After they’d had their fill of “Bento Joy” (and we were broke) we crossed a small, traditional Japanese bridge with a scenic backdrop of a river and cherry blossom trees, and ended up in the serene, leafy-green side of the exhibit. At this point, our 3-year-old ran around a mini bamboo forest, rang a shrine bell, darted around scenes of Mount Fuji then decided he was done and took off to the rainforest water play area in the main part of the center (where Dad followed him around for another half hour or so.)

the bridge into the shinto shrine area. photo: jennifer carlile dalgamouni

I stayed with our 5 year old in what I found to be the most beautiful and thought provoking part of the exhibit – the Shinto shrine area. The Inari Okami Shrine looks like a small wooden house with a large metal bell kids can ring to light up two lanterns. My son enjoyed following the shrine directions on how and when to bow, place a 1-cent donation, ring the bell, clap and bow again. He also was excited to learn about kami (nature) spirits and kitsune (spirits messengers) such as the fox, which is said to have magical powers like shape-shifting.

Next to the shrine is the “Shrine Grove,” a very small forest of bamboo trees, where kids can hunt for Jizo statues, a beloved Buddhist figure that protects women, children and helps guide travelers. Then they can stick their heads through images of people wearing “kimono” and pay 1 cent to get their fortune from a fortune-telling machine. Our last stop was the wishing tree, where kids can write down their hopes and dreams and leave them on the branches. My son wrote his name on his piece of paper and then asked me to write for him: “I will love my mommy for my entire life.”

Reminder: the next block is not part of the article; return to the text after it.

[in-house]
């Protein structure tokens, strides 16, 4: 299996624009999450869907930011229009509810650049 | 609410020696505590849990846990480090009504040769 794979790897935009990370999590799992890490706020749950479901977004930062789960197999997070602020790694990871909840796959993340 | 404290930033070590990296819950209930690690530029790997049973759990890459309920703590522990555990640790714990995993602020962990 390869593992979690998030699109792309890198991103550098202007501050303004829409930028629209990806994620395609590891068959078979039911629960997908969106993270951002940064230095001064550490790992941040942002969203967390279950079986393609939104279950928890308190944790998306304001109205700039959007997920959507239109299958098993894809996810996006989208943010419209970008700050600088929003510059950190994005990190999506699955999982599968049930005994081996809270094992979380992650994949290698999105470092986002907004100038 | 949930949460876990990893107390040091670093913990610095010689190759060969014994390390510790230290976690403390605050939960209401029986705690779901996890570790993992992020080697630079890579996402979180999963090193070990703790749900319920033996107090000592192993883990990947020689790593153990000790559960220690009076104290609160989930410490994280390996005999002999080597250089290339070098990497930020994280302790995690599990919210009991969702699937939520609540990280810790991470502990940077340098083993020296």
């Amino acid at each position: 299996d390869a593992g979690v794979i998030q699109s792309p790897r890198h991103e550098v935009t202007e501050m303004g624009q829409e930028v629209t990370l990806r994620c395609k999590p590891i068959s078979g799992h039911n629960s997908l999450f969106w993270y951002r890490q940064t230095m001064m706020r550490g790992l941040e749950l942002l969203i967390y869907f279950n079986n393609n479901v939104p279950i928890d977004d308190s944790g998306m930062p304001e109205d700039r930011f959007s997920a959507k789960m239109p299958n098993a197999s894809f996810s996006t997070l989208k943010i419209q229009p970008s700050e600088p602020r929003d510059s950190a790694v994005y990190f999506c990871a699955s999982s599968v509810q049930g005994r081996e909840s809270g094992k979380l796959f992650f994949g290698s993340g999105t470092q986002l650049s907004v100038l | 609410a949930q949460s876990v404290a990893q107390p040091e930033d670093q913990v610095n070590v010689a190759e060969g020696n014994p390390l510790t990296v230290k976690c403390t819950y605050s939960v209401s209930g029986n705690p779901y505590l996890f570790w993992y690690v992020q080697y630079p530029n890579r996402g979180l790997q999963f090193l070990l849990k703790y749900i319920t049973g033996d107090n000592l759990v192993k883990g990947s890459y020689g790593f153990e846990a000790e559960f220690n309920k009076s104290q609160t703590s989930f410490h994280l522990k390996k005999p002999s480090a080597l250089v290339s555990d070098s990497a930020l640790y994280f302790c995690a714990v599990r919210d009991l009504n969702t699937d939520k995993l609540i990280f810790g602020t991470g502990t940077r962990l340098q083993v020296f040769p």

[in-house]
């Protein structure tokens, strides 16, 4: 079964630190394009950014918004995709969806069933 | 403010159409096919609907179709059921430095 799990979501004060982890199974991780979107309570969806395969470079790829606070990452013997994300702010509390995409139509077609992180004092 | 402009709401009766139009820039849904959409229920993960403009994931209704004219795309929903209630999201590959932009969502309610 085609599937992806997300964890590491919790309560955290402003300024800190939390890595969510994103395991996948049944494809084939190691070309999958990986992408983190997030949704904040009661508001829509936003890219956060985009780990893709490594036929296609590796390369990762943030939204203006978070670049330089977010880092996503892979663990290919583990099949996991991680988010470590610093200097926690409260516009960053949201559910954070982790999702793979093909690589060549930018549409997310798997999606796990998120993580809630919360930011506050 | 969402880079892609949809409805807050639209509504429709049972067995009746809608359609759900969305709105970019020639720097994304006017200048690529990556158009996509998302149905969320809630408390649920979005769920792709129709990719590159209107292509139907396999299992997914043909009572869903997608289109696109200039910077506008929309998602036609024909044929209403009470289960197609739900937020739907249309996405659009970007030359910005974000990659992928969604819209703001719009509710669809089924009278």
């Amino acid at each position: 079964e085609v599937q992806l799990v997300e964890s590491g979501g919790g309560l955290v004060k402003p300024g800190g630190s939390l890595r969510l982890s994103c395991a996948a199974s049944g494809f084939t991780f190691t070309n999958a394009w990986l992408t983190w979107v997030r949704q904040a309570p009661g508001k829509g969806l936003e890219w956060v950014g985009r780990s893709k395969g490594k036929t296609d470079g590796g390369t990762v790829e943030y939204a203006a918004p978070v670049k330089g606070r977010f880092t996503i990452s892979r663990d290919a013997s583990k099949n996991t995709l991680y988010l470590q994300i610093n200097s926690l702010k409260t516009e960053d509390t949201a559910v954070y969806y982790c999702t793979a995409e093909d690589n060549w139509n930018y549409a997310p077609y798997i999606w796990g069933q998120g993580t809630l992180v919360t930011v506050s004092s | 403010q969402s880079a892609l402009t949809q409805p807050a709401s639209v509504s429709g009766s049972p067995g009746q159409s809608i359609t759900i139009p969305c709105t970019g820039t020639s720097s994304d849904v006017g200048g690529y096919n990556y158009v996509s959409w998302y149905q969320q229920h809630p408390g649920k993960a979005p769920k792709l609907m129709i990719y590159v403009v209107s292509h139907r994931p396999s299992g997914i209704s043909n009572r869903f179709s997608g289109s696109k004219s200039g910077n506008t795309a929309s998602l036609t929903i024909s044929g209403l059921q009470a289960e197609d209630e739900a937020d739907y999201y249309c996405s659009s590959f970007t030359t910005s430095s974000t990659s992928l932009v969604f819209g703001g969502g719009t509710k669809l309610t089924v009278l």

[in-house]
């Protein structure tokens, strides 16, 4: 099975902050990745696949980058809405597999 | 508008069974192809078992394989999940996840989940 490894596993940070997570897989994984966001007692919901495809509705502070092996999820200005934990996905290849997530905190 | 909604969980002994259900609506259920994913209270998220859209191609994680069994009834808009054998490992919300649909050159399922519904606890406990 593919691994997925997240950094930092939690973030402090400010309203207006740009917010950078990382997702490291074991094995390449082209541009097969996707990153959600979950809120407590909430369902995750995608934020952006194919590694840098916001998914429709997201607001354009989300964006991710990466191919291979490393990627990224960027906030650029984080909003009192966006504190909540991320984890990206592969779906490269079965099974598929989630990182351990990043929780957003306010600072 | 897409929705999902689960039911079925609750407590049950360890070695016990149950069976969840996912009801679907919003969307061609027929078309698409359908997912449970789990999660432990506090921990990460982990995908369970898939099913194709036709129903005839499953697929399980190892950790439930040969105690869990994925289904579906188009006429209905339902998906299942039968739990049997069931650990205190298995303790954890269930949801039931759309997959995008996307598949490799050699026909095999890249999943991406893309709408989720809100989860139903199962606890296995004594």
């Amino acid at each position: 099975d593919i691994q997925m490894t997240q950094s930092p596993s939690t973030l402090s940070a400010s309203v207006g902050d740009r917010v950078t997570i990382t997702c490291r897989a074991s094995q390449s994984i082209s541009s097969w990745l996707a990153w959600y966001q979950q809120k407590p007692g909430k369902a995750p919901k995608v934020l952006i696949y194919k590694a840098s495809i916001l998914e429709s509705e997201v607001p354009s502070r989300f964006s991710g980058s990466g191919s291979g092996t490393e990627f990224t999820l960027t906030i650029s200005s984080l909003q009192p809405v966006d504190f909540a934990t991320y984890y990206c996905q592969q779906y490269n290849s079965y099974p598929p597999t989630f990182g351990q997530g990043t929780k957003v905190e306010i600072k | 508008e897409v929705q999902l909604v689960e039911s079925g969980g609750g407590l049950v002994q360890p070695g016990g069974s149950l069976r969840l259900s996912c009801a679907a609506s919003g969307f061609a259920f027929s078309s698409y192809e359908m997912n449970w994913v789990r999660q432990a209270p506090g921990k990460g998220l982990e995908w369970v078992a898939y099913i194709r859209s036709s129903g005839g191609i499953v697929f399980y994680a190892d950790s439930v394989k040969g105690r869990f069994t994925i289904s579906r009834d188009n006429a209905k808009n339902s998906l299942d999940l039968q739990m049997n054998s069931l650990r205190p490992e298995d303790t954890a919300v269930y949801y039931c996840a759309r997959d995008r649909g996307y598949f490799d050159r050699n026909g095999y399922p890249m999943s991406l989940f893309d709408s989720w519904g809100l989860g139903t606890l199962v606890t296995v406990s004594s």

While I believe he loves me, I think he was also trying to sweet talk a return trip to “Hello From Japan!”  Given how much fun our boys had and the interactive, educational set up, I think he’ll get his wish.


Our Tips

1. Start backwards. The popular kawaii dress up and photo booth areas get crowded quickly. The traditional, shrine area tended to be more relaxed. The information back there may also be easier for little ones to absorb when the exhibit is new to them, not when they’ve been there for 30 minutes and just want to run around.

2. Go to the purikura, photo booths, as a family. You will need to help younger ones line up properly for the photos. Even our taller-than-average 5 year old was too short to access the camera. Plus, a family picture is a fun souvenir for later.

3. Don’t forget your own camera or camera phone. This exhibit is full of kawaii photo ops of your keiki.

4. Reserve an hour for “Hello from Japan!” It is not a huge exhibit but has a lot to offer if you really engage in each section of it. You may need to go through twice to find everything there is to do. I overheard a teacher saying she wanted to return with her grandkids and spend the whole day there. Children under five will likely run through it quickly, especially if they want to get to their favorite parts of the Center. But, 5 to 8 year olds could enjoy the activities for up to an hour and a half.

5. Expand the experience with Kids in the Kitchen. The Children’s Discovery Center is focusing on Japanese food for its popular monthly cooking workshops. March is full but there are still spaces in the April session. Sign up now because the events fill up quickly.


“Hello from Japan!” is at the Hawaii Children’s Discovery Center, 111 Ohe St. through May 14.

Open Tuesday through Friday 9 a.m.-1 p.m. and weekends 10 a.m.-3 p.m. $10 general admission. Kamaaina and military are $8. Kids under 1 year are free.

524-5437. discoverycenterhawaii.org